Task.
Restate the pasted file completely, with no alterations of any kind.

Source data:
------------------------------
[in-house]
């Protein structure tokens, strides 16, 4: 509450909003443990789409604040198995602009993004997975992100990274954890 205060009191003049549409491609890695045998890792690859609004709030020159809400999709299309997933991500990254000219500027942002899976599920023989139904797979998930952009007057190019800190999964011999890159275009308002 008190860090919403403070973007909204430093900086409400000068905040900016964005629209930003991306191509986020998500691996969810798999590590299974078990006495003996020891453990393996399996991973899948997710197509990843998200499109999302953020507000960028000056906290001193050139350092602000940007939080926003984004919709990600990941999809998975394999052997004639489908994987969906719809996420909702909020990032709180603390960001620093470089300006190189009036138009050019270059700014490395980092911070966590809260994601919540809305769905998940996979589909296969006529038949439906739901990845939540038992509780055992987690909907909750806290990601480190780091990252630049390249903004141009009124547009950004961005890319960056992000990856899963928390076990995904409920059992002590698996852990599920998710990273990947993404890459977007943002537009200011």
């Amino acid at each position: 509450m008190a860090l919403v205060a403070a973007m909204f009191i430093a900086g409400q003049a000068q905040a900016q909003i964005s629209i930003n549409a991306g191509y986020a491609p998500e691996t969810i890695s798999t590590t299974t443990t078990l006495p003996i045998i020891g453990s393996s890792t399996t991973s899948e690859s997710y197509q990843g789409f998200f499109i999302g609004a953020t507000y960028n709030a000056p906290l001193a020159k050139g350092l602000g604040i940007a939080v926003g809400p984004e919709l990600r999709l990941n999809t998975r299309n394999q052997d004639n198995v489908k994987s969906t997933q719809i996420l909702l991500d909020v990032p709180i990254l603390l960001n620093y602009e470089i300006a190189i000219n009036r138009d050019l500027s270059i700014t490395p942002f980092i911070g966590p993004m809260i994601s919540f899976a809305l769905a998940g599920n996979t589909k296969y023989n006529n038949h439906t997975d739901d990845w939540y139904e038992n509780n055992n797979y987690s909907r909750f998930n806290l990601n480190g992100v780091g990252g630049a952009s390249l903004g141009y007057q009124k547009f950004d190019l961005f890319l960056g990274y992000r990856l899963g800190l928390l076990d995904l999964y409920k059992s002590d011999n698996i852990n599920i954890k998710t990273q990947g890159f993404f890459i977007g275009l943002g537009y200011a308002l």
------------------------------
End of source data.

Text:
[in-house]
């Protein structure tokens, strides 16, 4: 509450909003443990789409604040198995602009993004997975992100990274954890 205060009191003049549409491609890695045998890792690859609004709030020159809400999709299309997933991500990254000219500027942002899976599920023989139904797979998930952009007057190019800190999964011999890159275009308002 008190860090919403403070973007909204430093900086409400000068905040900016964005629209930003991306191509986020998500691996969810798999590590299974078990006495003996020891453990393996399996991973899948997710197509990843998200499109999302953020507000960028000056906290001193050139350092602000940007939080926003984004919709990600990941999809998975394999052997004639489908994987969906719809996420909702909020990032709180603390960001620093470089300006190189009036138009050019270059700014490395980092911070966590809260994601919540809305769905998940996979589909296969006529038949439906739901990845939540038992509780055992987690909907909750806290990601480190780091990252630049390249903004141009009124547009950004961005890319960056992000990856899963928390076990995904409920059992002590698996852990599920998710990273990947993404890459977007943002537009200011």
């Amino acid at each position: 509450m008190a860090l919403v205060a403070a973007m909204f009191i430093a900086g409400q003049a000068q905040a900016q909003i964005s629209i930003n549409a991306g191509y986020a491609p998500e691996t969810i890695s798999t590590t299974t443990t078990l006495p003996i045998i020891g453990s393996s890792t399996t991973s899948e690859s997710y197509q990843g789409f998200f499109i999302g609004a953020t507000y960028n709030a000056p906290l001193a020159k050139g350092l602000g604040i940007a939080v926003g809400p984004e919709l990600r999709l990941n999809t998975r299309n394999q052997d004639n198995v489908k994987s969906t997933q719809i996420l909702l991500d909020v990032p709180i990254l603390l960001n620093y602009e470089i300006a190189i000219n009036r138009d050019l500027s270059i700014t490395p942002f980092i911070g966590p993004m809260i994601s919540f899976a809305l769905a998940g599920n996979t589909k296969y023989n006529n038949h439906t997975d739901d990845w939540y139904e038992n509780n055992n797979y987690s909907r909750f998930n806290l990601n480190g992100v780091g990252g630049a952009s390249l903004g141009y007057q009124k547009f950004d190019l961005f890319l960056g990274y992000r990856l899963g800190l928390l076990d995904l999964y409920k059992s002590d011999n698996i852990n599920i954890k998710t990273q990947g890159f993404f890459i977007g275009l943002g537009y200011a308002l």